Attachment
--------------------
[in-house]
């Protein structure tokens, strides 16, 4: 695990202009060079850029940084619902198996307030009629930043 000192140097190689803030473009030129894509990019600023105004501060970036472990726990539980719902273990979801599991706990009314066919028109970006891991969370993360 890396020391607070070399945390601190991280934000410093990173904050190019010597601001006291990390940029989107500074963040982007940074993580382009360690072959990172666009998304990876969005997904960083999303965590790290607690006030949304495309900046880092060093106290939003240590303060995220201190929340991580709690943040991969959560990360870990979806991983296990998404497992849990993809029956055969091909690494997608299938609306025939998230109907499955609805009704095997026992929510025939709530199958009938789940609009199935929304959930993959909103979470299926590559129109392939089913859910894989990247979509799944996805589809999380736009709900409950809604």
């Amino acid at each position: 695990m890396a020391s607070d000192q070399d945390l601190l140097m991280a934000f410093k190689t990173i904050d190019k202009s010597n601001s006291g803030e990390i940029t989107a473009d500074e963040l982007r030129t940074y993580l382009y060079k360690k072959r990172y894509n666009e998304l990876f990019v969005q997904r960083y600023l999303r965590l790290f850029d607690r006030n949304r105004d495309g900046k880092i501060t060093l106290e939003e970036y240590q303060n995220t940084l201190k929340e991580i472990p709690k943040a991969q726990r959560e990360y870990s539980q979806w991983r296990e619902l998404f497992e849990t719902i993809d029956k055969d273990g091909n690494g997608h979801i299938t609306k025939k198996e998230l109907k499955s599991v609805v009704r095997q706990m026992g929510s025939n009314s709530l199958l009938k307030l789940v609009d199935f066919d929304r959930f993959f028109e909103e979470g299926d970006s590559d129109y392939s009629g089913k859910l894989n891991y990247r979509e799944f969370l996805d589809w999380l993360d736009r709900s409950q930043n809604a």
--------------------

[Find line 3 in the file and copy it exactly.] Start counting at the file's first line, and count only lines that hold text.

């Amino acid at each position: 695990m890396a020391s607070d000192q070399d945390l601190l140097m991280a934000f410093k190689t990173i904050d190019k202009s010597n601001s006291g803030e990390i940029t989107a473009d500074e963040l982007r030129t940074y993580l382009y060079k360690k072959r990172y894509n666009e998304l990876f990019v969005q997904r960083y600023l999303r965590l790290f850029d607690r006030n949304r105004d495309g900046k880092i501060t060093l106290e939003e970036y240590q303060n995220t940084l201190k929340e991580i472990p709690k943040a991969q726990r959560e990360y870990s539980q979806w991983r296990e619902l998404f497992e849990t719902i993809d029956k055969d273990g091909n690494g997608h979801i299938t609306k025939k198996e998230l109907k499955s599991v609805v009704r095997q706990m026992g929510s025939n009314s709530l199958l009938k307030l789940v609009d199935f066919d929304r959930f993959f028109e909103e979470g299926d970006s590559d129109y392939s009629g089913k859910l894989n891991y990247r979509e799944f969370l996805d589809w999380l993360d736009r709900s409950q930043n809604a």